NBC Gears Up for Education Nation 2011
Network's second year agenda promises more substance.
Last year’s Education Nation Summit, NBC’s weeklong dive into education issues, was a revelation just in its sheer reach. A network turning its attention to the issues of teachers, charters, and inner-city students for such a sustained broadcast period was unheard of. The event had star power, including Secretary of Education Arne Duncan, and provided lots of face time for players like Harlem Children’s Zone founder and CEO Geoffrey Canada and—in the familiar role of defending teachers—AFT president Randi Weingarten. Waiting for Superman was on the cusp of release, and education was the hot news subject.
Flash-forward a year. As NBC gets ready for the second incarnation of Education Nation, much in the education world has changed. Teachers and their unions have come under attack in some states, while cheating scandals have been revealed in districts across the country. Although education debate continues to occupy everyone from President Obama to mayors of major cities, agreements and solutions seem farther apart than ever. NBC News president Steve Capus took some time in the hectic run-up to the event to talk about improvements to this year’s summit and why NBC remains so committed to education. This year’s program will run September 25–27 in New York City. Sessions can be streamed live or on demand at educationnation.com .
What’s going to be new at this year’s event? How do these changes reflect what you learned last year and during the network’s education tour?
Capus: Last year was about planting the flag and doing something big. It was an awfully big undertaking. We had an ambitious agenda and great panelists. We tried to shoot very high. We probably tried to cram too much in. This year, we want to expand the amount of time for panels and reduce [the number of] panelists to get to deeper, more nuanced points instead of just skimming the surface. We didn’t have enough on early childhood education and community colleges last year. We want to get into a few more things: brain research, international education (beyond Finland), and the connection between race, poverty, and education.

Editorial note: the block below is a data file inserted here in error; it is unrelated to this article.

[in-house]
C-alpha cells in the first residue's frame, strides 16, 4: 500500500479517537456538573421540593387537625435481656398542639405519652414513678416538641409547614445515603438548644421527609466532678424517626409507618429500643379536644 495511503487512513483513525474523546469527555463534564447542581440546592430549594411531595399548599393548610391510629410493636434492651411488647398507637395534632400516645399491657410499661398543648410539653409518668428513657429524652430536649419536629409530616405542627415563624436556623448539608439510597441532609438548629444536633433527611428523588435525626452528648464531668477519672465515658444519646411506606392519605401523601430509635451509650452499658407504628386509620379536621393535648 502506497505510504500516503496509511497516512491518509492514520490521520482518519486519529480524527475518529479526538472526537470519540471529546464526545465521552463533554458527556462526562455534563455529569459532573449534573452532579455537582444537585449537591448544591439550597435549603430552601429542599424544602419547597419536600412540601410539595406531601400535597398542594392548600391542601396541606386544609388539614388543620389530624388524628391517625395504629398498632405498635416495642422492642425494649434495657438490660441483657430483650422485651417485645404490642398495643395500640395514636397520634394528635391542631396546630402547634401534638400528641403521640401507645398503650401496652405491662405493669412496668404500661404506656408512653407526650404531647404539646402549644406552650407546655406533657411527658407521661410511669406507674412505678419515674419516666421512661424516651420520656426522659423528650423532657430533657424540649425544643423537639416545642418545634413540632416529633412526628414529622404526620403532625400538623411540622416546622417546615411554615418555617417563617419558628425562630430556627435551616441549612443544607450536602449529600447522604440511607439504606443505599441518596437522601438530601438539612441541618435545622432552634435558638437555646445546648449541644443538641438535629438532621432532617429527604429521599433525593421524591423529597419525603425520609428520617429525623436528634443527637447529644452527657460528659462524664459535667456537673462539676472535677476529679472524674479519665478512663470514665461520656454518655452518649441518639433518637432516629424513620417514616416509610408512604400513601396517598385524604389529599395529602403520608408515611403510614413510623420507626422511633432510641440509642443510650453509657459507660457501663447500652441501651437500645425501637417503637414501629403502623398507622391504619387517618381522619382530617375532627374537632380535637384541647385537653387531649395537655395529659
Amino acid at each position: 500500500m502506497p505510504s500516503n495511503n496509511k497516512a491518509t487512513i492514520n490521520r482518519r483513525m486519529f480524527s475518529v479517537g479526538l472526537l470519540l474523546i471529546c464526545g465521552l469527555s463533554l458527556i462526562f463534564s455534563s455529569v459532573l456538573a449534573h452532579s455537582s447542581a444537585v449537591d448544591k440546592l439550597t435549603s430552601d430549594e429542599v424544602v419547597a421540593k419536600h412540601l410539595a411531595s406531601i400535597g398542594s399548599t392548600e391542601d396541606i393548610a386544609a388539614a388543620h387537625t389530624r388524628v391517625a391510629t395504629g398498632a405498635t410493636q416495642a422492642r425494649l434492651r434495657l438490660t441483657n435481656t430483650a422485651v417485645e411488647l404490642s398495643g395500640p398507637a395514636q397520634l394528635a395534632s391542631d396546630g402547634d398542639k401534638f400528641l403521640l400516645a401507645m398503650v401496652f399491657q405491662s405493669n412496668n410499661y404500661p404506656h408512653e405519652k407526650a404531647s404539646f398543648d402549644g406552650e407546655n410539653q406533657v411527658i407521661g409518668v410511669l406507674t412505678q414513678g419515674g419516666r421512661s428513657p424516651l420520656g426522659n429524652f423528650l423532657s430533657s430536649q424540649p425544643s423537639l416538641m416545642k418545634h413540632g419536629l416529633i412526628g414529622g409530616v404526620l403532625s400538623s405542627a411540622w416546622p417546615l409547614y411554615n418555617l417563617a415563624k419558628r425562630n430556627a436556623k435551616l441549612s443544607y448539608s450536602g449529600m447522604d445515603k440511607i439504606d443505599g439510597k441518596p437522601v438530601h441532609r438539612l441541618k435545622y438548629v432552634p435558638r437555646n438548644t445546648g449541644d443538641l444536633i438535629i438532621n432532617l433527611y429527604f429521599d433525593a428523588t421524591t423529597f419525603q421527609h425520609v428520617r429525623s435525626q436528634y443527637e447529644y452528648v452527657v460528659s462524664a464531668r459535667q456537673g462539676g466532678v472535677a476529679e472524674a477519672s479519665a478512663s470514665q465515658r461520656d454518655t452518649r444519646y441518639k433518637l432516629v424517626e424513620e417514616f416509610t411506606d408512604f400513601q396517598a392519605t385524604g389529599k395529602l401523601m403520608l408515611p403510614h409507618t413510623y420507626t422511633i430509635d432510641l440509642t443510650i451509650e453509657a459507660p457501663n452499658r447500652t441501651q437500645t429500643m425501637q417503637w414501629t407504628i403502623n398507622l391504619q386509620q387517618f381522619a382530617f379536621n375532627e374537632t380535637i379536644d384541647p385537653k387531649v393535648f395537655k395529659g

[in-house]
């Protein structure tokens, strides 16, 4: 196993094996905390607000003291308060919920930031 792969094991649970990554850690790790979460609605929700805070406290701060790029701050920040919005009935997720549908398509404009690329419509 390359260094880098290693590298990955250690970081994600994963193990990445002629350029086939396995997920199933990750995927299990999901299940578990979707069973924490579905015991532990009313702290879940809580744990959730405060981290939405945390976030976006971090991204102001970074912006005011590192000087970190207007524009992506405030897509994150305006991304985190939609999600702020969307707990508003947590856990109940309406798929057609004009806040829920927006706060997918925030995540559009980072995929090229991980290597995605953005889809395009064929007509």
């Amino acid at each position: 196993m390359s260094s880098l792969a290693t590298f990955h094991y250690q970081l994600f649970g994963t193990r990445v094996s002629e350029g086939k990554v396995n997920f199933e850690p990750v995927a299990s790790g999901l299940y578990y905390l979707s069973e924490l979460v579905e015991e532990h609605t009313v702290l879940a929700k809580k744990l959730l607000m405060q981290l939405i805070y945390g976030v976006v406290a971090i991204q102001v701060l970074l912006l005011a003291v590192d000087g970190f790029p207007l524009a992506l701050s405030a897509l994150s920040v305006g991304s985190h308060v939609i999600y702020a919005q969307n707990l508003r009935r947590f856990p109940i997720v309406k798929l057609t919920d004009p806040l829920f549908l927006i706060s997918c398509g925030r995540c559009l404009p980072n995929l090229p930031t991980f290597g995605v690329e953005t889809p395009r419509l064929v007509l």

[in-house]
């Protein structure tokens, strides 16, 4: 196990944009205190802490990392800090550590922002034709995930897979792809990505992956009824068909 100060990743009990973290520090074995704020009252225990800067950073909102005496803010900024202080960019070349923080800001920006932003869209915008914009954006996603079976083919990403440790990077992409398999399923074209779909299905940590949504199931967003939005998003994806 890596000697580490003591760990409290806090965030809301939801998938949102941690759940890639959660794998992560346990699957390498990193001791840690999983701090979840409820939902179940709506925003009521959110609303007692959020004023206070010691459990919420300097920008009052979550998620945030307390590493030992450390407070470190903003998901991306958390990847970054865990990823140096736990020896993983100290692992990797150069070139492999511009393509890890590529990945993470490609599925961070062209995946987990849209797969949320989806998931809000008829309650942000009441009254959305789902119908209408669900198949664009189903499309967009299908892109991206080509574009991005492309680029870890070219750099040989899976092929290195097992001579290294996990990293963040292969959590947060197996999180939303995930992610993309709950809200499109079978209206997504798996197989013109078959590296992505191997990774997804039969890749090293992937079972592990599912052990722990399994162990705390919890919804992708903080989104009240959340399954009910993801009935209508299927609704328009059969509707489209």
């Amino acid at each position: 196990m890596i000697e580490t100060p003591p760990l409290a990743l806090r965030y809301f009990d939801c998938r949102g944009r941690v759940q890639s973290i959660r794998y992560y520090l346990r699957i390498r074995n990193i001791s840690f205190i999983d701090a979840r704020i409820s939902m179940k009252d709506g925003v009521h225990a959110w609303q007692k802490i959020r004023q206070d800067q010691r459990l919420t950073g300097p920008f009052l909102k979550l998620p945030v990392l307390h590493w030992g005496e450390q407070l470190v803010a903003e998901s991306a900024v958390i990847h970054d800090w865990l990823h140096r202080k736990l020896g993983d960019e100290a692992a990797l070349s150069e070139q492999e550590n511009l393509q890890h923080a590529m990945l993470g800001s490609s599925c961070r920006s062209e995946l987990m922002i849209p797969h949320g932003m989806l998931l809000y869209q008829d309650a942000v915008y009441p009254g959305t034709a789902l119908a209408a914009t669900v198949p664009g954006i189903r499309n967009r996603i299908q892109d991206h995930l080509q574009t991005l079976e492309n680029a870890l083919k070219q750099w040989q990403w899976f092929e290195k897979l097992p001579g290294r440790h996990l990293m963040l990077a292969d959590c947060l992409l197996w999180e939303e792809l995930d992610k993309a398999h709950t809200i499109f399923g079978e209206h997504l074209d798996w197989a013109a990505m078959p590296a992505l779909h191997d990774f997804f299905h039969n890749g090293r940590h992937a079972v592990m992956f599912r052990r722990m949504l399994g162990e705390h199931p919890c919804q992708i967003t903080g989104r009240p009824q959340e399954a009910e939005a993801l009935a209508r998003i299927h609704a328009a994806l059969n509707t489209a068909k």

The first summit was a launch pad for a yearlong discussion of education issues. The road show, which stopped in Chicago, Los Angeles, and Philadelphia, was incredibly fulfilling and inspiring. While on tour, we heard directly from [school leaders and mayors], the challenges they face—budget, political, efforts to bridge public and private. I like that grassroots feedback.
For a while, it seemed like everyone was looking for “the answer” to education. Is part of the purpose of this year’s event to try to find common ground among disparate groups?
Capus: There’s no single answer to improving education. There are incredibly complex issues, and political climates are different, including federal, state, local, or just classroom issues. We want this summit to be a little less theoretical and more practical in scope. We’ll bring in terrific people on the front lines. That’s our marching orders: stimulate a rich conversation. I’m not naïve. I don’t think it’s going to be fixed [in these two days]. We want dialogue that is of the moment, that is real, not behind the times, but on the leading edge of as many issues as we can possibly address. We’re the facilitators; we put a spotlight on important issues. The best interviews you see go a little deeper and don’t follow a predictable path. [Our moderators] have to be well versed on what discussion they are leading, the starting points and what panelists are likely to say to be able to guide them into different directions. We don’t want it to be a series of monologues without connections being made by panelists. It would be awfully nice if people see some learning go on.
Talk about the inspiration you draw from watching teachers and school leaders doing their jobs so well.
Capus: The level of commitment and dedication [from teachers and school officials] is inspiring. They persevere through political battles and time commitments, and our country is better for it. We need people that dedicated. Our country owes a tremendous amount to people who make this their life’s work. Ask [people] about their greatest inspiration and it’s always an English or science teacher. There’s so much at stake here.
With education undergoing massive changes in practice, as well as an infusion of new technology tools such as tablets, is this an exciting time to be trying to reshape the future of learning?
Capus: I can’t tell you how many people have stopped me over the last year to say thank you for having this, for committing resources to covering education. I think these are pressing matters all across the country. I’m curious that other news organizations haven’t made this type of commitment. The timing is right. The issues get bigger with every passing month. I like that it has become part of NBC News now.